Cameron: Criticism of UK climate policy is ‘nonsense’

British prime minister dismisses concerns raised by investors, businesses and Al Gore about bonfire of green regulations

David Cameron gives evidence to a committee in the UK parliament (Screenshot, Parliament TV)

David Cameron gives evidence to a committee in the UK parliament (Screenshot, Parliament TV)

By Megan Darby

Prime minister David Cameron mounted a spirited defence of UK climate policy at a parliamentary committee hearing on Tuesday.

Lawmakers praised the government’s role in securing a UN climate pact in Paris, but charged it with undermining action at home.

It was not only renewables companies upset at cuts to green support in the past year, noted Huw Irranca Davies MP. Business association CBI, consultancy EY and even former US vice president Al Gore have raised concerns.

Cameron dismissed the criticisms as “total and utter nonsense,” saying: “I couldn’t disagree more fundamentally.”

Report: Al Gore ‘puzzled’ by UK climate policy bonfire

The PM cited a climate performance ranking by German Watch and Climate Action Network, which placed the UK near the top alongside Denmark and Sweden.

He reeled off achievements in clean energy investment and reductions in greenhouse gas emissions since he came to power in 2010.

But climate watchers were more concerned about the future, after the Treasury took a hatchet to carbon-cutting initiatives last year.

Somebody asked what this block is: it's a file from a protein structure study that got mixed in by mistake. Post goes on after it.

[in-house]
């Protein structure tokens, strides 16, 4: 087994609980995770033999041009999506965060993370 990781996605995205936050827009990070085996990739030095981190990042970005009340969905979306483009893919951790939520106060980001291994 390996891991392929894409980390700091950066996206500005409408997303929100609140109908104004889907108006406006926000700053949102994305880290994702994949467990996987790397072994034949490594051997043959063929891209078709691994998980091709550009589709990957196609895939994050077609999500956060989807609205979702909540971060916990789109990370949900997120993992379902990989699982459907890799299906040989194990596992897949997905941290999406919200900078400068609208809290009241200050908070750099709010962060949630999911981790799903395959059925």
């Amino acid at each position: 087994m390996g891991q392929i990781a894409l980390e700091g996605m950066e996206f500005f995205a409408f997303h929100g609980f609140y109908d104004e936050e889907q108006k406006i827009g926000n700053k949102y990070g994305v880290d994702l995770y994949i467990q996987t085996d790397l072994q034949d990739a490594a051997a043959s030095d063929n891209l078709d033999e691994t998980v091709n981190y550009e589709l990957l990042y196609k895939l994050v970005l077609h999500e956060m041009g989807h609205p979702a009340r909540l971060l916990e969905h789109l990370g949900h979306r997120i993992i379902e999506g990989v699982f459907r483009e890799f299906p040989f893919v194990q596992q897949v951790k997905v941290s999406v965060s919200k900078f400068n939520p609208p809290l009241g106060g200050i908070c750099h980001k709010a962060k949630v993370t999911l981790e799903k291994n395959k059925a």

The latest blow, in November, was the scrapping of a £1 billion (US$1.4 bn) competition to develop carbon capture and storage (CCS) on a commercial scale.

“While we completely agree on the idea… the economics at the moment really aren’t working,” said Cameron, who had previously described CCS as “absolutely crucial”.

Rudd: UK needs carbon capture tech to meet climate goals

In Paris, energy minister Amber Rudd had responsibility for forging agreement among ministers on pre-2020 ambition. The UK joined a “high ambition coalition”, making common cause with countries vulnerable to climate impacts.

Back in Britain, she has admitted more policies will be needed to meet the 2020 renewable energy target and legally binding 2023-27 carbon budget.

The government argued cutbacks to renewable subsidies made in mid-2015 were necessary to ease pressure on consumer bills.

But falling fossil fuel prices meant official forecasts for bills in 2020 had been lowered earlier in the year, a Carbon Brief investigation revealed.

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